Axion Polymers has won the coveted Chemicals Northwest Environmental Technology for the Chemical Industry Award for commitment to reducing its carbon impact on the environment and providing sustainable recycled high quality plastics products with a long-term future.
The award recognises efforts to reduce the environmental footprint of chemical manufacturing through the development or use of innovative clean technology or products. Chemicals Northwest is a not-for-profit organisation jointly funded by the NWDA which supports the region’s chemical industry
Axion, a leading Salford-based plastics recycler, has developed a unique and novel sorting, separation and refining process to convert a range of waste plastics, both from the WEEE sector and retail packaging waste, into very high grade polymers. It is in the final audit stage of gaining the Carbon Trust’s carbon label for its Axpoly product range - Axpoly PS13, derived from retail packaging waste, will be the first.
“We’re absolutely delighted and honoured to win this prestigious award which helps to highlight Axion’s commitment to the delivery of low carbon polymers and ultimately a sustainable future for all,” said Simon Wilkinson, Axion’s Senior Chemical Engineer, who is leading the firm’s carbon reduction project.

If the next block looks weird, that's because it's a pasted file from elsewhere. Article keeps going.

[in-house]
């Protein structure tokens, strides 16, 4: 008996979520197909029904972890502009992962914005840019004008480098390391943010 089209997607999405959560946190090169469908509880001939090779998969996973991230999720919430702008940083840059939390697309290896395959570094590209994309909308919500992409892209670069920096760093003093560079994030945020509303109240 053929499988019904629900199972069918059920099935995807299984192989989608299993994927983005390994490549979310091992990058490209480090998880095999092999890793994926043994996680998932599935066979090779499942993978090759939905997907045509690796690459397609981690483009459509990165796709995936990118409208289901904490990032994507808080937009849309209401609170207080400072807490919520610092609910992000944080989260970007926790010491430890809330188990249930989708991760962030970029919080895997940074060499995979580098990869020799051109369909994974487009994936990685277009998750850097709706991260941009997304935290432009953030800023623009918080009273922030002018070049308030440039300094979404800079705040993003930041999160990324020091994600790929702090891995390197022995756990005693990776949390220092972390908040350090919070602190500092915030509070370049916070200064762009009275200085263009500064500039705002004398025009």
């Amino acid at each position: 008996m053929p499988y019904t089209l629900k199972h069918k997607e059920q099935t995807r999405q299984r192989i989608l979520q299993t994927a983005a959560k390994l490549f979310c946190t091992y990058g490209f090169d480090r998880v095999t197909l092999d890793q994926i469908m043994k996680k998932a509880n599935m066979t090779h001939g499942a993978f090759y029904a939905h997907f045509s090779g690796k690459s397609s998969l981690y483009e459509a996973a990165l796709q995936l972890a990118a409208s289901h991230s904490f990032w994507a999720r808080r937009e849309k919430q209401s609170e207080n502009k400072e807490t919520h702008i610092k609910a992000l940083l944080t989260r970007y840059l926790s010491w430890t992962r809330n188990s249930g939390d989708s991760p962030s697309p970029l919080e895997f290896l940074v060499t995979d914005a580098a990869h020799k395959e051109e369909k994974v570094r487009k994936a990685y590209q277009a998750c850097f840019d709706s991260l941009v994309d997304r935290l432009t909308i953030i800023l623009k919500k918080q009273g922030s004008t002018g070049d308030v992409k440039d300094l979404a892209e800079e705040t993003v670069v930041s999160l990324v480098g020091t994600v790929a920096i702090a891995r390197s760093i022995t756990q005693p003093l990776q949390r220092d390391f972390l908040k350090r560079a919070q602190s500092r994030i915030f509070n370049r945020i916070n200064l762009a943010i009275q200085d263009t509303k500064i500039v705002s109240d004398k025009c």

“It helps to raise our profile further in attracting the brightest academic talent from the region’s universities to advance their careers with us. It also underlines our commercial success with manufacturers and retailers incorporating recycled plastics that consumers would choose to buy.”
Simon received the trophy from Rebecca Turner, Envirolink Northwest’s Head of Knowledge Management, who said: “We are delighted that Axion Polymers has won the Environmental Technology Award, which is testament to their commitment to developing solutions that support environmental and financial benefits for their customers.”
Axion’s submission highlighted several case studies of ‘real-life’ examples of closed-loop recycling of plastics reclaimed from waste consumer goods, such as Axpoly PS02 made from end-of-life TV sets being used to make back-panels for new flat-screen display panels by a world-class brand leader and Axpoly PS01 made from recycled fridge plastic being used to make injection moulded parts for Indesit washing machines.
For these applications, the alternative material would be a virgin polymer made from petrochemical processing. Recycling waste plastic materials using a low carbon impact process is considered to be much better for the environment than converting a non-renewable resource in a large scale, energy-intensive oil refinery.
Axion Polymers is part of the Axion Group that develops and operates innovative resource recovery and processing solutions for recycling waste materials. The Group works with a wide range of clients within the recycling and process industries on the practical development of new processing and collection methods. For more information, contact Axion Polymers on 0161 737 6124 or visit the website - www.axionpolymers.com.